Feeds

T-Mobile pulls out of 2.6GHz challenge

O2 left to fight on alone

5 things you didn’t know about cloud backup

T-Mobile has given up the fight against Ofcom's sale of 2.6GHz spectrum, leaving O2 as the only operator still challenging the regulator and delaying the auction.

T-Mobile launched the action back in May last year, contending that it was unreasonable to sell off 2.6GHz while the fate of 900MHz was unknown. O2 supported that action, and recently launched one of its own, which is now the only thing preventing Ofcom from pushing ahead with the auction.

The argument was that it was impossible to value, and thus bid on, 2.6GHz when operators didn't know if they would be allowed to deploy 3G GSM at 900MHz (they will), or how 900MHz is going to be redistributed between them (still under debate). There is also a cynical idea that the whole thing was just a ploy to stop WiMAX being deployed, at 2.6GHz, before 4G GSM (Long Term Evolution) was ready: T-Mobile and O2 are both fans of LTE and a successful WiMAX deployment would be embarrassing, so tying the 2.6GHz action up in litigation is, at the least, a convenient accident. But now that WiMAX is all but dead in the water, there's little reason to continue the fight.

Exactly why T-Mobile has pulled out we don't know; we asked but only got a resounding "No Comment" from the company. O2 was always the more amenable complainant - happy to allow part of the 2.6GHz band to be sold off, but the rest delayed. But then O2 has some 900MHz spectrum in which it is poised to be allowed to deploy 3G, unlike T-Mobile.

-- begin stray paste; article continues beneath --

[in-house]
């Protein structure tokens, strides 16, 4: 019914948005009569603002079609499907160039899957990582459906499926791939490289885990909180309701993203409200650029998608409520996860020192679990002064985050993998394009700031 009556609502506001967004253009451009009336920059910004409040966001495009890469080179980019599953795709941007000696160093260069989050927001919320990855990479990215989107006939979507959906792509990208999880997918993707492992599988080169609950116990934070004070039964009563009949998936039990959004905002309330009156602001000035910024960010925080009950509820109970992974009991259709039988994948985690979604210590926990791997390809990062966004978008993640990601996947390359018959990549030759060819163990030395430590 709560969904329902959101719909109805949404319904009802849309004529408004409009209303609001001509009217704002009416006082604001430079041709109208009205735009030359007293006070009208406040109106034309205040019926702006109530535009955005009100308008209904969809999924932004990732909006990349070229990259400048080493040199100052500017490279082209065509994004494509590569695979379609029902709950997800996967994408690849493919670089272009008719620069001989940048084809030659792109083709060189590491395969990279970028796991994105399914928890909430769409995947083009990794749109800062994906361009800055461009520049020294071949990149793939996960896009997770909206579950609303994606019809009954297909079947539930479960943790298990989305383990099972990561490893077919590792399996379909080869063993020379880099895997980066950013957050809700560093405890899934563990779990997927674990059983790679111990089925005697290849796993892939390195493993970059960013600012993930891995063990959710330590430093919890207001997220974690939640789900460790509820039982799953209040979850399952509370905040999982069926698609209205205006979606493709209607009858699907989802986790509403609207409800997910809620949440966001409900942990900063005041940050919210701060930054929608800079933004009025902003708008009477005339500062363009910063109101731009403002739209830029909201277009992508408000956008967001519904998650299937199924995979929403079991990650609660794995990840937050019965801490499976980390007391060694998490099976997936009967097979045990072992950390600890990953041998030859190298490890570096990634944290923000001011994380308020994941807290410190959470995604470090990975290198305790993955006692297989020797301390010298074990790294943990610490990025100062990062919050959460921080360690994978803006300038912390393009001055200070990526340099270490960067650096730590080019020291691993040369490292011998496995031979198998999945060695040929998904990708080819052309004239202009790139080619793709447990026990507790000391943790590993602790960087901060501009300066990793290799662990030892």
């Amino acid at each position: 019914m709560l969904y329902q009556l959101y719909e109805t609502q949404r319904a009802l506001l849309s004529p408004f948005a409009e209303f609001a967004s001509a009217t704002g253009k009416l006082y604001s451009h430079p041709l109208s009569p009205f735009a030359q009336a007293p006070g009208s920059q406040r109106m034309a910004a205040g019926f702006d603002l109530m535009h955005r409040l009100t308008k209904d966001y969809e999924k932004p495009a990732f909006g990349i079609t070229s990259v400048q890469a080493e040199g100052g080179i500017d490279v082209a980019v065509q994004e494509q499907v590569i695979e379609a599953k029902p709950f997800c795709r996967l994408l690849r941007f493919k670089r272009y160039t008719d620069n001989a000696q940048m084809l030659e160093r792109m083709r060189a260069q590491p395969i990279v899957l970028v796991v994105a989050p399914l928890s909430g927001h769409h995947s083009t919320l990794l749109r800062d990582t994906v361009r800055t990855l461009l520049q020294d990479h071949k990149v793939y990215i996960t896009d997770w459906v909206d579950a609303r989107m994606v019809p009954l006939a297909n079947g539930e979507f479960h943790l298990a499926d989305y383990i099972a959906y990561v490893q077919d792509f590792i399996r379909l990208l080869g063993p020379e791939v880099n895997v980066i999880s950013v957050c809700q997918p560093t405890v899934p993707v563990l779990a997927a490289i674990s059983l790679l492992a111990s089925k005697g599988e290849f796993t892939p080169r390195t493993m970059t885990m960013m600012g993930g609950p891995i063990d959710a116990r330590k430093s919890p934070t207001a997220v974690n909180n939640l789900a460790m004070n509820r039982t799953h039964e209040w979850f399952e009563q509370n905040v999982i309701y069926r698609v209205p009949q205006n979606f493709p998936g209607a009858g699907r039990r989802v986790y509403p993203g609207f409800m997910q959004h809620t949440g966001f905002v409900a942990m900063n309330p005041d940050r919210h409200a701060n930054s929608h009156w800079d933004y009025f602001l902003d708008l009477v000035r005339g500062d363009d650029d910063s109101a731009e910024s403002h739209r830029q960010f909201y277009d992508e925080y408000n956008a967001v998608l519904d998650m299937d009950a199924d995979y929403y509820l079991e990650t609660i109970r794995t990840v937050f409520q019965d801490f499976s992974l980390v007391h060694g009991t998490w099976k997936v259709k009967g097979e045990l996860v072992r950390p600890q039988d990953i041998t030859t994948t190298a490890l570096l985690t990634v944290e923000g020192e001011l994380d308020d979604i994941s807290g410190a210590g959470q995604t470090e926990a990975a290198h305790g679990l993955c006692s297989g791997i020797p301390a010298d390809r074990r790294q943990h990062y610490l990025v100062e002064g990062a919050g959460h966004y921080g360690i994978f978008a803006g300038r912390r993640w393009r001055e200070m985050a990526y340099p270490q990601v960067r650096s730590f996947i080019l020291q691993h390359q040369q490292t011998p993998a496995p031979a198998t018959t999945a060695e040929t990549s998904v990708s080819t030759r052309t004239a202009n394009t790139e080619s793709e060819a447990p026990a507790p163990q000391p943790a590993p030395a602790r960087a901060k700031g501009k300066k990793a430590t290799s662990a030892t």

Ofcom is convinced it won't take long to clear O2's case (pdf statement), though the scheduled hearing on the 19th May means Ofcom won't meet its self-imposed deadline of March this year. The best the regulator can now hope for is September this year, though perhaps a better economy means companies will be more inclined to invest in frequencies by then.

Gartner critical capabilities for enterprise endpoint backup

More from The Register

next story
6 Obvious Reasons Why Facebook Will Ban This Article (Thank God)
Clampdown on clickbait ... and El Reg is OK with this
So, Apple won't sell cheap kit? Prepare the iOS garden wall WRECKING BALL
It can throw the low cost race if it looks to the cloud
EE accused of silencing customer gripes on social media pages
Hello. HELLO. Can EVERYTHING EVERYWHERE HEAR ME?!
Time Warner Cable customers SQUEAL as US network goes offline
A rude awakening: North Americans greeted with outage drama
Shoot-em-up: Sony Online Entertainment hit by 'large scale DDoS attack'
Games disrupted as firm struggles to control network
BT customers face broadband and landline price hikes
Poor punters won't be affected, telecoms giant claims
Broadband slow and expensive? Blame Telstra says CloudFlare
Won't peer, will gouge for Internet transit
prev story

Whitepapers

Best practices for enterprise data
Discussing how technology providers have innovated in order to solve new challenges, creating a new framework for enterprise data.
Implementing global e-invoicing with guaranteed legal certainty
Explaining the role local tax compliance plays in successful supply chain management and e-business and how leading global brands are addressing this.
Advanced data protection for your virtualized environments
Find a natural fit for optimizing protection for the often resource-constrained data protection process found in virtual environments.
How modern custom applications can spur business growth
Learn how to create, deploy and manage custom applications without consuming or expanding the need for scarce, expensive IT resources.
High Performance for All
While HPC is not new, it has traditionally been seen as a specialist area – is it now geared up to meet more mainstream requirements?